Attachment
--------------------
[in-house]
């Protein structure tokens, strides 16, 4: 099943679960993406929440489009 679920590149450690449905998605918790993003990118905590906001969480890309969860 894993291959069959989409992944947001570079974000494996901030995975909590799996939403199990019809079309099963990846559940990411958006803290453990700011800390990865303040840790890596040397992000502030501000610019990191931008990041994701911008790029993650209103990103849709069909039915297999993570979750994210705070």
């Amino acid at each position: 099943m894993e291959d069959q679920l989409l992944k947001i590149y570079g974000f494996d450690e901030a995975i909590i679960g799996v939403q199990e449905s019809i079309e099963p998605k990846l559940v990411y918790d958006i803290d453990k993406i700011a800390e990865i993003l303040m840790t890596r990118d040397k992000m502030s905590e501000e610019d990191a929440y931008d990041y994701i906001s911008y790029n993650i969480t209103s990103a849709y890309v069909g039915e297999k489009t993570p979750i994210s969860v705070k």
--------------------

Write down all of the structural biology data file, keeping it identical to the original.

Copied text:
[in-house]
């Protein structure tokens, strides 16, 4: 099943679960993406929440489009 679920590149450690449905998605918790993003990118905590906001969480890309969860 894993291959069959989409992944947001570079974000494996901030995975909590799996939403199990019809079309099963990846559940990411958006803290453990700011800390990865303040840790890596040397992000502030501000610019990191931008990041994701911008790029993650209103990103849709069909039915297999993570979750994210705070």
């Amino acid at each position: 099943m894993e291959d069959q679920l989409l992944k947001i590149y570079g974000f494996d450690e901030a995975i909590i679960g799996v939403q199990e449905s019809i079309e099963p998605k990846l559940v990411y918790d958006i803290d453990k993406i700011a800390e990865i993003l303040m840790t890596r990118d040397k992000m502030s905590e501000e610019d990191a929440y931008d990041y994701i906001s911008y790029n993650i969480t209103s990103a849709y890309v069909g039915e297999k489009t993570p979750i994210s969860v705070k």